Verra tonne-year decision paves way for different approach

23 Jun 2022

Quantum Commodity Intelligence - Verra's decision on Wednesday to suspend a proposal to include tonne-year accounting in its standard is not a final blow for the concept, but it opens the way instead for a different version to emerge, industry sources told Quantum Thursday. 

The US-based standard said it will not move forward with incorporating tonne-year accounting into the VCS Program at this time, but reserves the right to revisit this decision in the future, after another consultation.

Sources at Verra say feedback was generally positive, but that stakeholders preferred a much longer "storage period" than the one year championed by the methodology proposal.

Stakeholders asked for storage periods between five and 20 years, says Verra, which would in turn create the need for a buffer pool, a form of insurance against losses.

The tonne-year accounting concept would mark a radical departure from current practice by allowing temporary emission reductions to be counted as carbon credits.

The methodology proposal was made by startup NCX, which has developed a programme enabling small landowners in the US to earn carbon credits in exchange for a deferral of their timber harvest by one year.

The method is attractive for them as they often cannot bear the registration costs associated with a typical Verra project and do not want to lock up their land for long periods of time.

Projects are simply credited on an 'as you go' basis, which allows a landowner to engage in timber markets more fluidly.

NCX credits have cleared for between $8-17 per mt of CO2 in the past year, data showed.

However, it is unclear whether a longer harvest deferral period of, say five years, would be attractive enough for landowners and if prices would need to go much higher as a result.

"NCX can still sell its own credits by itself, and so I'll be interested to see if they get any buy-in. Presumably some of their investors (like Salesforce) should be willing to make that leap," said one source.

Too short

NCX's methodology - and the associated proposed update to the Verified Carbon Standard - was criticised publicly by influential carbon market watchdogs CarbonPlan and CarbonMarketWatch, which called it "flawed in its logic."

"It’s not clear to us how more time or input would change the concerns about the physical shortcomings of tonne-year accounting, and we will be watching how the conversation continues to unfold with interest," says Freya Chay from CarbonPlan, who welcomed Verra's decision.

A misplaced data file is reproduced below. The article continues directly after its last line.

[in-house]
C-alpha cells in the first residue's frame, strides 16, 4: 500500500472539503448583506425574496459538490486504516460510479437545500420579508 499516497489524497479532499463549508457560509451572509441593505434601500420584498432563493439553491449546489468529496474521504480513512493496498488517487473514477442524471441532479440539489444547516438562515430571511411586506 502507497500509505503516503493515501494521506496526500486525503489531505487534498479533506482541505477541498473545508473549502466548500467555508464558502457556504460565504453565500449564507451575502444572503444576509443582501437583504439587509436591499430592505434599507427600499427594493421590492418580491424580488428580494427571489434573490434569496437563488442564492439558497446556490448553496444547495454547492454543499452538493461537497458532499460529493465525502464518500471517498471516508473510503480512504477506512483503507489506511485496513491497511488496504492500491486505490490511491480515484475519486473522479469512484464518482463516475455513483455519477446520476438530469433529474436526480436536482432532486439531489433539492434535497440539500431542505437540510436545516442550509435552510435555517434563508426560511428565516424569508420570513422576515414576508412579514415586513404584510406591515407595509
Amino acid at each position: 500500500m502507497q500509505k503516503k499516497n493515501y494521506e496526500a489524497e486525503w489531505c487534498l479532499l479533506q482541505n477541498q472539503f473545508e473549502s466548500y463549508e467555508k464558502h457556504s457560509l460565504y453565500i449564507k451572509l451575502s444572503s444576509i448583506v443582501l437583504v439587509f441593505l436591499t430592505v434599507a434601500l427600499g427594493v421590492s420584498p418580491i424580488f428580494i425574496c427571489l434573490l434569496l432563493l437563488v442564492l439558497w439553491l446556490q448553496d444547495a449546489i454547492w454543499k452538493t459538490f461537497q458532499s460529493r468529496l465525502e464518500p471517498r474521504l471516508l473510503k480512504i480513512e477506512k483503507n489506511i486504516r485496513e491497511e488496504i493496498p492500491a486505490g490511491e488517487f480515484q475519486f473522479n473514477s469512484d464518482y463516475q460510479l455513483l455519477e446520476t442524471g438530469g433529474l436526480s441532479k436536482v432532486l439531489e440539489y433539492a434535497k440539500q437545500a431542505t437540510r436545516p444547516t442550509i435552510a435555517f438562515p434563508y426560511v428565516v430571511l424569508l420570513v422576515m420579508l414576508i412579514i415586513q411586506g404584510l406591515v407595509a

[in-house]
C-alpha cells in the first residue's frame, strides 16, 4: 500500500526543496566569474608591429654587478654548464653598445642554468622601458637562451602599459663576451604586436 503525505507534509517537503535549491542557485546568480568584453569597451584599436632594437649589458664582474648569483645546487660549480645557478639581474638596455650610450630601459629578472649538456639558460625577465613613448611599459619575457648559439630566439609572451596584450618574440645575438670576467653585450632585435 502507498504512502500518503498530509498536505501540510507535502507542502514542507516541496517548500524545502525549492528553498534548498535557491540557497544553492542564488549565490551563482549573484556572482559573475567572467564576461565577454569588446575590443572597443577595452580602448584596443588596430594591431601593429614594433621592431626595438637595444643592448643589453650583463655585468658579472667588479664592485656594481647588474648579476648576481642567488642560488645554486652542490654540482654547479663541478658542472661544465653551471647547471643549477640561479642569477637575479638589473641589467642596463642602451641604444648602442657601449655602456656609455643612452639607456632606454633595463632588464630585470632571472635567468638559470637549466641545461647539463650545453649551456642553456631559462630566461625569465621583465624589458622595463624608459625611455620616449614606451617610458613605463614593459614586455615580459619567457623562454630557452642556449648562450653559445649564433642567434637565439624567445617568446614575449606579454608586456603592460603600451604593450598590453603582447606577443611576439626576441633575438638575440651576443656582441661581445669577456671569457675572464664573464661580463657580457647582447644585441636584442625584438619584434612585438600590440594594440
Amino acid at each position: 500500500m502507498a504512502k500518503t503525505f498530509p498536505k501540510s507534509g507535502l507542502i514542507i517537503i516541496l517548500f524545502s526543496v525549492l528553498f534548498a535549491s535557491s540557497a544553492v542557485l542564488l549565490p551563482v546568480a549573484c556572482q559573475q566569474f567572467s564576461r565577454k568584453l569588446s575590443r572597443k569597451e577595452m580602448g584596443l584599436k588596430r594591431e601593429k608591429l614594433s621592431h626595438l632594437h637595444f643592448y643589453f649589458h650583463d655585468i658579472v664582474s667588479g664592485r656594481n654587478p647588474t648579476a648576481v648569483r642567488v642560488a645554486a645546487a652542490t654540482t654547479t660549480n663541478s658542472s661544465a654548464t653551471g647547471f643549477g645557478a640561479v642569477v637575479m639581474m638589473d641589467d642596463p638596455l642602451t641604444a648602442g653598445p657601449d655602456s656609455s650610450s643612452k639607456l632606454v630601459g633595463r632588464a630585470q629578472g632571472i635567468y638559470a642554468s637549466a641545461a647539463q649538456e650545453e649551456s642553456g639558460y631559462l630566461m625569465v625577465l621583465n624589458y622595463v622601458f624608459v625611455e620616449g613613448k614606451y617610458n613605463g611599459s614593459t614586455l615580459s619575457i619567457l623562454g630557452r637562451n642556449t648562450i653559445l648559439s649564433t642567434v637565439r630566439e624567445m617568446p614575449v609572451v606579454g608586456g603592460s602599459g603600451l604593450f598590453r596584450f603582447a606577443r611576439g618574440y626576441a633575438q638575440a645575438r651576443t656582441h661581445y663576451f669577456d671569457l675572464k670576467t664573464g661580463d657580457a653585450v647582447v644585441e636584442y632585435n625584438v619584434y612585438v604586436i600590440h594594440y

NCX's method has lighter requirements for participation than a typical improved forest management project, with much of the environmental integrity reliant on NCX's top-down model that calculates the probability of a particular plot of land being harvested over the next year.

A host of variables are taken into account, including the distance between the land plot and the nearest saw mill, its proximity to roads and bodies of water, local timber prices, the size of the property and the type of owner.

The company relies on historical timber harvesting data from the US, remote sensing to update a project's baseline every year as well as on-the-ground inventories.

But industry sources said even the world's best model cannot capture with full certainty the likelihood of land being harvested over the next year.

"If you shorten the duration of your project, it becomes more and more difficult to prove... How do you demonstrate that that landownder wasn't going to harvest trees for that year," says Elias Ayrey, a forest scientist who has looked at the issue.

"Take for example timber companies. This is 2022, there are labour shortages all over the place, timber companies can't hire enough people to actually cut down all their trees, so they're not able to harvest all the trees that they want to in 2022 right now."

Ayrey says the tonne-year accounting method works, but that additionality would be more robust over periods of three to five years, when models are generally good at predicting timber harvest requirements.